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“In 200 metres, enter the roundabout and take the second exit”. We’ve all become very used to our favourite mobile app or satellite GPS getting us to where we want to go when we’re travelling. Modern day apps provide you with not only the best route to your destination and your estimated time of arrival, but they also direct you away from traffic congestion and other road hazards.

In our busy urban lives, these devices have become a necessity, rather than a luxury and your Uber driver’s livelihood even depends on it. The uses of GPS have grown exponentially and it’s hard to imagine a life without this critical tool that was born out of the 1960s space race.

South African Kirsten Neuschäfer embarked on an extraordinary journey in the 2022 Golden Globe Race (GGR), circumnavigating the globe on her 36-foot cutter "Minnehaha." The GGR, which started and ended in Les Sables-d’Olonne, France, replicated the 1968/69 global circumnavigation of Sir Robin Knox-Johnston, adhering to the technology and yacht design limitations of that era — no GPS, autopilot, or modern maritime conveniences. The 30,000-mile voyage has to be completed alone, non-stop and without any outside assistance.

Organisers track the racing yachts via satellite and there are emergency GPS communications onboard but breaking the GPS seal results in disqualification. Participation requires substantial yachting experience and entry is by invitation only. To the mere mortal this yacht race not only appears impossible to complete but the potential hazards sound terrifying. Kirsten Neuschäfer not only became the first woman to complete the challenging GGR, but she also emerged as the overall winner after a 235-day voyage and a bucket load of two-minute noodles.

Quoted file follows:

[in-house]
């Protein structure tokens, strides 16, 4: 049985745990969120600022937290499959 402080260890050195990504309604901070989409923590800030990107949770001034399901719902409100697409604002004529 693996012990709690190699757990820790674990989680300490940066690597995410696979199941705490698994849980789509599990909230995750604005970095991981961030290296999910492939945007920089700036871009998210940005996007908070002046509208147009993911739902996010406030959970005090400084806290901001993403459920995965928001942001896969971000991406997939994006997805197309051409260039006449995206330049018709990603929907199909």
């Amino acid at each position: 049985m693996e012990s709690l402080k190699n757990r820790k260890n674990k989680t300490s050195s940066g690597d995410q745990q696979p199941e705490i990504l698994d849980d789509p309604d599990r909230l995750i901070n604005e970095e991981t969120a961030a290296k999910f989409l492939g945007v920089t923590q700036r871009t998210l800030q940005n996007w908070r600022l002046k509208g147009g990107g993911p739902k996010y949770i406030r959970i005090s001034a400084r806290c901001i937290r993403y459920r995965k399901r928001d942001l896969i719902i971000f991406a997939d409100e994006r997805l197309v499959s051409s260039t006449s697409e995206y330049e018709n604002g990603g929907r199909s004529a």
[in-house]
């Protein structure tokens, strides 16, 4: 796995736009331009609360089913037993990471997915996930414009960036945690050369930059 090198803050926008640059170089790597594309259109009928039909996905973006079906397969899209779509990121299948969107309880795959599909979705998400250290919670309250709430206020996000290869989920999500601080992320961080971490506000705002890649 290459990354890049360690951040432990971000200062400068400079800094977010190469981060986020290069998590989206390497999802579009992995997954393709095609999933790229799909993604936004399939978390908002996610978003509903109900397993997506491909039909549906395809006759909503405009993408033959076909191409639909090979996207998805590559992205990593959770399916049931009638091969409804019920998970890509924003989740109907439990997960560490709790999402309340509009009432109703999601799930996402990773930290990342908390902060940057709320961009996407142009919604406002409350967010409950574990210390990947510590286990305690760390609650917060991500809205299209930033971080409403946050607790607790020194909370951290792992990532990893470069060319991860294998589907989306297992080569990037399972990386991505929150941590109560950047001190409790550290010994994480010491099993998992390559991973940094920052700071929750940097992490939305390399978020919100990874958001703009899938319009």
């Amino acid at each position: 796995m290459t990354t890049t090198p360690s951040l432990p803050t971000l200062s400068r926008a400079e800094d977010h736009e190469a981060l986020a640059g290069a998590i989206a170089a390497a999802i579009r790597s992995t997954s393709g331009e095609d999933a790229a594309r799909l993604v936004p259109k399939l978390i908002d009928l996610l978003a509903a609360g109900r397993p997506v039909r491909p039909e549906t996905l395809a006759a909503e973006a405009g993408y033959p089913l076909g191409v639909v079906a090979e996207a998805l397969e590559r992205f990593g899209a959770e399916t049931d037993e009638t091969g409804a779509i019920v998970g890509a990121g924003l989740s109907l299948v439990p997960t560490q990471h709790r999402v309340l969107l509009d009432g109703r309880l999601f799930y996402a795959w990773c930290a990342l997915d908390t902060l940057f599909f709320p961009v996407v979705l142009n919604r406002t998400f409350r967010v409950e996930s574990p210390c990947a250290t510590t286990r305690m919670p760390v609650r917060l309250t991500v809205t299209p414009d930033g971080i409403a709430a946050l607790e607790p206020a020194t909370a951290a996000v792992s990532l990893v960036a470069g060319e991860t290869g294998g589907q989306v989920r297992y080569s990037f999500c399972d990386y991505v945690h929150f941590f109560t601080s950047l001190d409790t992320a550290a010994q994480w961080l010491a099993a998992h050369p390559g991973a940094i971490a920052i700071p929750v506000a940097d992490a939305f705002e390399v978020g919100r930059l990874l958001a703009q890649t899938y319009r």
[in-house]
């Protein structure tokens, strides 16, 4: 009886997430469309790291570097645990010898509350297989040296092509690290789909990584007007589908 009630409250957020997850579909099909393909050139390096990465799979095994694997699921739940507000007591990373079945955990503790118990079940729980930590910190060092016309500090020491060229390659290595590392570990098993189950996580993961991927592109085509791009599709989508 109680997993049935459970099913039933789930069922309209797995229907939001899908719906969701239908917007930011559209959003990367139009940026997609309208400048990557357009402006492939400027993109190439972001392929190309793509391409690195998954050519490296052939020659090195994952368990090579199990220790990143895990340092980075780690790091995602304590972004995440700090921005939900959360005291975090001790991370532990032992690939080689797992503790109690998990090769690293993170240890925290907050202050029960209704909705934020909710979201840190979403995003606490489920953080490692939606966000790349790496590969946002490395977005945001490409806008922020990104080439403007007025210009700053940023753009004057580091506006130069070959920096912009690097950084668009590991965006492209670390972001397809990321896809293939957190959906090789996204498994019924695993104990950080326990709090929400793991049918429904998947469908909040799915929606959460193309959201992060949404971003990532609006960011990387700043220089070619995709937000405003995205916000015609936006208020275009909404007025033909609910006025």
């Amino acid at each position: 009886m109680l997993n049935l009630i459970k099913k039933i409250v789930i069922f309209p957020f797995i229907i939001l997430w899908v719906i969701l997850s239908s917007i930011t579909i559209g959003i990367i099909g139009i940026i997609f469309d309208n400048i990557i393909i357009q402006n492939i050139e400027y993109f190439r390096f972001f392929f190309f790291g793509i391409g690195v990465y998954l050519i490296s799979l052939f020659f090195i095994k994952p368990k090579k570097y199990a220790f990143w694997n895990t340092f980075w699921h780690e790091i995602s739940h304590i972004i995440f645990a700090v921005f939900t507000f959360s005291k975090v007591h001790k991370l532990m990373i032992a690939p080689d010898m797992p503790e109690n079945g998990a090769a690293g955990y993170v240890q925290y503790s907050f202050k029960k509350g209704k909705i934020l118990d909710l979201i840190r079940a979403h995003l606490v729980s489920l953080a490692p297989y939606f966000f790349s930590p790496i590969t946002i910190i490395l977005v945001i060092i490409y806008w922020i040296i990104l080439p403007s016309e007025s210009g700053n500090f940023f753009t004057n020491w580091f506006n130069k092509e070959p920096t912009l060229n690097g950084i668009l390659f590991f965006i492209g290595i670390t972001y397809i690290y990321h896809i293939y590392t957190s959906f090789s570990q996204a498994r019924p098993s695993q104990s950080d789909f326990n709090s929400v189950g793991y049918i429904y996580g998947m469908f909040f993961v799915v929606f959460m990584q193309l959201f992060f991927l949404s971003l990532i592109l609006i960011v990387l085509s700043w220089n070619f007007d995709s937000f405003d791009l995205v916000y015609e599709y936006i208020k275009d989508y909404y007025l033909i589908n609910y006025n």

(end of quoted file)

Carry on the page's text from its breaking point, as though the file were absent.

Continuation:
After the recent tumultuous years, investors will probably have some sympathy for those 22 sailors that took on the 2022 GGR. One doesn’t need a very long memory to remember the market impact of the COVID-19 pandemic, the Russian invasion of Ukraine, the oil price spike, the rampant inflation, multi-decade high interest rates, the crisis in the Middle East and deteriorating international relations.

Many investors will also remember the bursting of the Dotcom bubble in 2001, the 911 terrorist attacks, the collapse of Enron, the Global Financial Crisis and Great Recession, the Greek debt defaults, BREXIT, and the Trump election. These events from the current millennium all caused waves in the financial markets and tested the mettle of even the most experienced of investors. History is littered with similar events that have raised adrenaline levels, increased the heart rate, and left investors with the typical “fight or flight” conundrum.

For Kirsten, there was no option but to fight during times of bad weather and rough seas. But fighting meant leaning on her experience and adapting to the conditions and doing that sailor stuff (a non-nautical term) that kept the yacht in good condition and on course. There were also times when the yacht was becalmed and that became an exercise in patience as well as an opportunity to go for a swim. The markets are no different for investors. There are those times when it seems like markets are crashing in around you but that’s not the time for flight. It could be an opportunity to tweak (a non-financial term) one’s investment portfolio and take advantage of newly available opportunities, but it remains critical to stay the course to reach that long-term investment destination. Markets can also find themselves becalmed from time to time, sometimes for years. Tweak the portfolio around the fringes then too if necessary but keep the bow pointed forward and wait for the market winds to pick up again.

Investment portfolios are lifelong vessels that do not demand constant attention. Staying the course and adhering to long-term goals is vital to ensuring financial stability and allowing investors to enjoy the sunset of their lives without a reliance on "two-minute noodles."

About the Author

Craig Pheiffer
Chief investment Strategist, Sasfin Wealth

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